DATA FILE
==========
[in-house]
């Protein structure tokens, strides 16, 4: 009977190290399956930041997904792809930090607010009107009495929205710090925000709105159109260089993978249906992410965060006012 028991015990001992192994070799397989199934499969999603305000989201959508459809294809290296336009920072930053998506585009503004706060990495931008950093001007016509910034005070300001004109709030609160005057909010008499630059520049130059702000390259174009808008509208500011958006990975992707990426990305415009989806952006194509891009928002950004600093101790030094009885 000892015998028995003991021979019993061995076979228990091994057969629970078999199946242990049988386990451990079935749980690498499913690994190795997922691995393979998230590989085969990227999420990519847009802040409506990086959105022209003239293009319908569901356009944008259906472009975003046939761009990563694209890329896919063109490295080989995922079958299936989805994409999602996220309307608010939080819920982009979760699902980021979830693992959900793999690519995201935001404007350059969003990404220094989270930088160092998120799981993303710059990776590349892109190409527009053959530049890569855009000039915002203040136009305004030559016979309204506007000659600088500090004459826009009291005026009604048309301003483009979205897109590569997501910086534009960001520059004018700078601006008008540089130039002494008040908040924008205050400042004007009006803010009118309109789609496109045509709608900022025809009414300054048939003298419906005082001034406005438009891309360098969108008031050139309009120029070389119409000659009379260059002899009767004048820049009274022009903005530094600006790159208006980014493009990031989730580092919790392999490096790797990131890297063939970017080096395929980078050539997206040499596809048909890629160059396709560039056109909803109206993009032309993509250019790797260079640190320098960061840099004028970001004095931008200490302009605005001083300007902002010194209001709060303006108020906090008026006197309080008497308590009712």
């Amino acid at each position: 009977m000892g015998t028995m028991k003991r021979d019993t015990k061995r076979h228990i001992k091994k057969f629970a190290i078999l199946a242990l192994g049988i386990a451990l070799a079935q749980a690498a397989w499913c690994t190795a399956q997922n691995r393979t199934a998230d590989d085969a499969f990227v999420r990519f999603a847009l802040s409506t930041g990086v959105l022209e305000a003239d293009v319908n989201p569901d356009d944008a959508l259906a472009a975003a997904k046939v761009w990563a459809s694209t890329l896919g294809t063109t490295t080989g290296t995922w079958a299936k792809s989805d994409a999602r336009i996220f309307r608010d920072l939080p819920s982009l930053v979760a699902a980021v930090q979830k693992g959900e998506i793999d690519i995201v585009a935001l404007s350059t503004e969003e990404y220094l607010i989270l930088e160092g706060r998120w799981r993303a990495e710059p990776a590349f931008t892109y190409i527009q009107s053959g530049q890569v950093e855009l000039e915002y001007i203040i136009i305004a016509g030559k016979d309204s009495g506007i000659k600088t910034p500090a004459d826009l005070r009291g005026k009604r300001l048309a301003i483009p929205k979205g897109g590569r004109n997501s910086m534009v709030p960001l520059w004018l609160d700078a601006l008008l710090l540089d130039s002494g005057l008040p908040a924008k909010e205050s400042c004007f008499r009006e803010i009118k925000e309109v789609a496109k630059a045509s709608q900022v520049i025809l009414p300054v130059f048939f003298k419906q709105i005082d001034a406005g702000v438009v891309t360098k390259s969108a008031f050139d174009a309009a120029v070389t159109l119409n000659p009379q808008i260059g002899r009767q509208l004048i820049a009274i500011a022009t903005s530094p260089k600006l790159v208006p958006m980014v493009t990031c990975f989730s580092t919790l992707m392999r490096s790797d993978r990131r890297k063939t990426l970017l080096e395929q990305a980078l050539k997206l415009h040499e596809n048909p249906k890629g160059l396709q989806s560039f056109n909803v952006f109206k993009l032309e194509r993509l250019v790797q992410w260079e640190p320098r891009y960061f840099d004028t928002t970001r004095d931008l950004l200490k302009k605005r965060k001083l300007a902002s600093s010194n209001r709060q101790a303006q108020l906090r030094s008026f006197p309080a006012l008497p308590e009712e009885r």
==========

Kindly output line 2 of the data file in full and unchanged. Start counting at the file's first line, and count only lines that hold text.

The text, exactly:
């Protein structure tokens, strides 16, 4: 009977190290399956930041997904792809930090607010009107009495929205710090925000709105159109260089993978249906992410965060006012 028991015990001992192994070799397989199934499969999603305000989201959508459809294809290296336009920072930053998506585009503004706060990495931008950093001007016509910034005070300001004109709030609160005057909010008499630059520049130059702000390259174009808008509208500011958006990975992707990426990305415009989806952006194509891009928002950004600093101790030094009885 000892015998028995003991021979019993061995076979228990091994057969629970078999199946242990049988386990451990079935749980690498499913690994190795997922691995393979998230590989085969990227999420990519847009802040409506990086959105022209003239293009319908569901356009944008259906472009975003046939761009990563694209890329896919063109490295080989995922079958299936989805994409999602996220309307608010939080819920982009979760699902980021979830693992959900793999690519995201935001404007350059969003990404220094989270930088160092998120799981993303710059990776590349892109190409527009053959530049890569855009000039915002203040136009305004030559016979309204506007000659600088500090004459826009009291005026009604048309301003483009979205897109590569997501910086534009960001520059004018700078601006008008540089130039002494008040908040924008205050400042004007009006803010009118309109789609496109045509709608900022025809009414300054048939003298419906005082001034406005438009891309360098969108008031050139309009120029070389119409000659009379260059002899009767004048820049009274022009903005530094600006790159208006980014493009990031989730580092919790392999490096790797990131890297063939970017080096395929980078050539997206040499596809048909890629160059396709560039056109909803109206993009032309993509250019790797260079640190320098960061840099004028970001004095931008200490302009605005001083300007902002010194209001709060303006108020906090008026006197309080008497308590009712």